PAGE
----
If you have a Zoom oral argument in the Louisiana Third Circuit, then you should read the court’s Guide on the Use of Zoom Videoconferencing for Oral Argument Sessions. And if you have a Zoom oral argument in the Louisiana Fourth Circuit, read this notice, which includes several links to training videos on using Zoom.
Here’s another lesson for anyone participating in a Zoom oral argument: Always assume that your camera is on.
A lawyer in Michigan learned this lesson the hard way. While watching a Zoom oral argument, he experienced a technical glitch with his computer screen. In frustration, he gave his computer the middle finger. He didn’t realize that, despite whatever problems he was having with his display, his camera was working fine and was live. So the appellate panel saw his gesture and interpreted it as flipping off the court or his opponent (who was arguing at the time) and fined him $3,000. Stories about this incident are at the ABA Journal and the Detroit Free Press.
The lesson: If you’re on Zoom and don’t want to be seen, learn how to turn off your camera. If your camera has a built-in lens cover, use it; if not, consider using a sticky note to cover the lens. And if you share your computer with anyone, make sure no one has turned on a video filter.
The ABA Journal has an interesting article about a third-year law student who recently argued a case in the U.S. Fourth Circuit through American Sign Language. She used two interpreters: one to translate her argument into spoken English for the judges, and another to translate what other people said (the judges and opposing counsel) into ASL. To read the ABA Journal article, follow this link.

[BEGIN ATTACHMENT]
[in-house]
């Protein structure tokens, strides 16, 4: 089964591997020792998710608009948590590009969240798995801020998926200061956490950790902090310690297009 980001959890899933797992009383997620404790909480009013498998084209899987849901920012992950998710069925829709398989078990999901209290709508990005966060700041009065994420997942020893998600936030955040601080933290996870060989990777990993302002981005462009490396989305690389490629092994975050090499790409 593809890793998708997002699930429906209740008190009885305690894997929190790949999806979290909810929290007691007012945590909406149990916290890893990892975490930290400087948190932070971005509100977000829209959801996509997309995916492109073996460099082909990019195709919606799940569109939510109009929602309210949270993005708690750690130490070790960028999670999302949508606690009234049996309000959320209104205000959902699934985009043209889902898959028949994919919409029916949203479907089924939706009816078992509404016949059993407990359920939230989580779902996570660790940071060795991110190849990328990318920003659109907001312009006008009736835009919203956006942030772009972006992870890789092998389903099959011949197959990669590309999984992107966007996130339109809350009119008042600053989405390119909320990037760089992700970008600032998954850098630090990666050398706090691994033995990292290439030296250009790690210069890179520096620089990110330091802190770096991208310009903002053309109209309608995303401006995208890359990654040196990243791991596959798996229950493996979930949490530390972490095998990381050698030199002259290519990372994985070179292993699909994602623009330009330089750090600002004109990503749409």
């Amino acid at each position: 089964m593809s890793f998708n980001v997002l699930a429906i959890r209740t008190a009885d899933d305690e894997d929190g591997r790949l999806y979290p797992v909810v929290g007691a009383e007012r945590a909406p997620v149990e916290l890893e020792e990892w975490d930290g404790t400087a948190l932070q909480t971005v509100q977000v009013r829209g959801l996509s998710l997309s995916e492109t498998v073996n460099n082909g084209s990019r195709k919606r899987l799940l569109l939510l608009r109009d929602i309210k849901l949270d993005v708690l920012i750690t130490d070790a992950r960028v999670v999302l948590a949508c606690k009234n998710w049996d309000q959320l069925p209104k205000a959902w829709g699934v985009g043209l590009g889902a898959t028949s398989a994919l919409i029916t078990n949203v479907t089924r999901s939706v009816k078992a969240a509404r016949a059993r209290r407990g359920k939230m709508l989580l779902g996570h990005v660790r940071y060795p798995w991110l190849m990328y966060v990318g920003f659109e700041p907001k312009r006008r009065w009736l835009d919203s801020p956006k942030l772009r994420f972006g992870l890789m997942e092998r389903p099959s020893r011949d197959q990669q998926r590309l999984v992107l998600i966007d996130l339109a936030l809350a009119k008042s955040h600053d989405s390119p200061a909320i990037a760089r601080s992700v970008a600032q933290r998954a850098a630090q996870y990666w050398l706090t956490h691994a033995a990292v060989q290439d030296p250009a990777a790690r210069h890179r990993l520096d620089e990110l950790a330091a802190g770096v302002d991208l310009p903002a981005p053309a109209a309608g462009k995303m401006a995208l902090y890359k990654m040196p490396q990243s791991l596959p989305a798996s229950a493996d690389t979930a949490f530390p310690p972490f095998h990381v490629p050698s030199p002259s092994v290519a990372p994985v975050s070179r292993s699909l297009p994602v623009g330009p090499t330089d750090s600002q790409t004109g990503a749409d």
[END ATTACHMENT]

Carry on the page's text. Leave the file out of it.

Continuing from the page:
For anyone who has to give an oral argument by Zoom, here’s a tip: check your video settings before going live. Otherwise, something like this may happen.
As readers of this blog know, the Louisiana Fifth Circuit held its May 2020 oral arguments by video conference, using the Zoom platform. The court’s web site has a page with general information for those wishing to attend a Zoom oral argument, but it’s hard to find (I couldn’t find a link to it from the home page). Not to worry, though; here’s a direct link to the court’s e-conference web page.
As discussed in a prior post, the Louisiana First Circuit is going to hold oral arguments in June by video conference, using Zoom. For lawyers participating in those arguments, the First Circuit offers some Zoom background images. They’re all taken within one of the First Circuit’s courtrooms from the perspective of the presiding judge. To view and download the images, follow this link.
The Louisiana First Circuit has docketed 21 appeals for oral argument on June 16 and 18 by video conference, using Zoom. Each of the docketing notices includes the clerk of court’s instructions for participating in or attending the argument by Zoom and the Chief Judge Whipple’s order for attorneys withing to participate or attend.
Today, the Louisiana First Circuit announced that, in response to the COVID-19 emergency, it will hold oral arguments by video conference, starting on June 16 and 18, 2020. You can find the court’s press release about this on the Baton Rouge Bar Association’s web site.
Thanks to Tom Flanagan for this item.
In a May 9 press release, the Louisiana Fifth Circuit has announced the success of its first round of oral arguments by video conference last week. According to Chief Judge Susan Chehardy, video conferencing may be here to stay.
While this success bolsters confidence in the Court’s ability to maintain operations during the COVID-19 pandemic, Chief Judge Susan Chehardy took a broader view, observing that the success of this technology “may be precipitating a sea change in court accessibility, not just in Louisiana, but nationwide.” She added that along with the Fifth Circuit’s eFiling and Case Management Systems,“this new technology is another valuable tool that helps support the Court’s commitment to providing fair, timely, and accessible justice.”
To read the entire press release (one page), follow this link.
Today I spotted this announcement on the U.S. Fifth Circuit’s home page:
Oral Argument Public Access
Members of the bar and the public may listen to a “live” audio feed from the oral argument proceedings being held April 27-30. See “Public Access Document” linked below for call in number and access codes. Access is limited to 100 participants at a time. The audio recordings will also be posted as usual the day argument on the oral argument recordings page: http://www.ca5.uscourts.gov/oral-argument-information/oral-argument-recordings.
To read the “Public Access Document” with the call-in instructions, follow this link.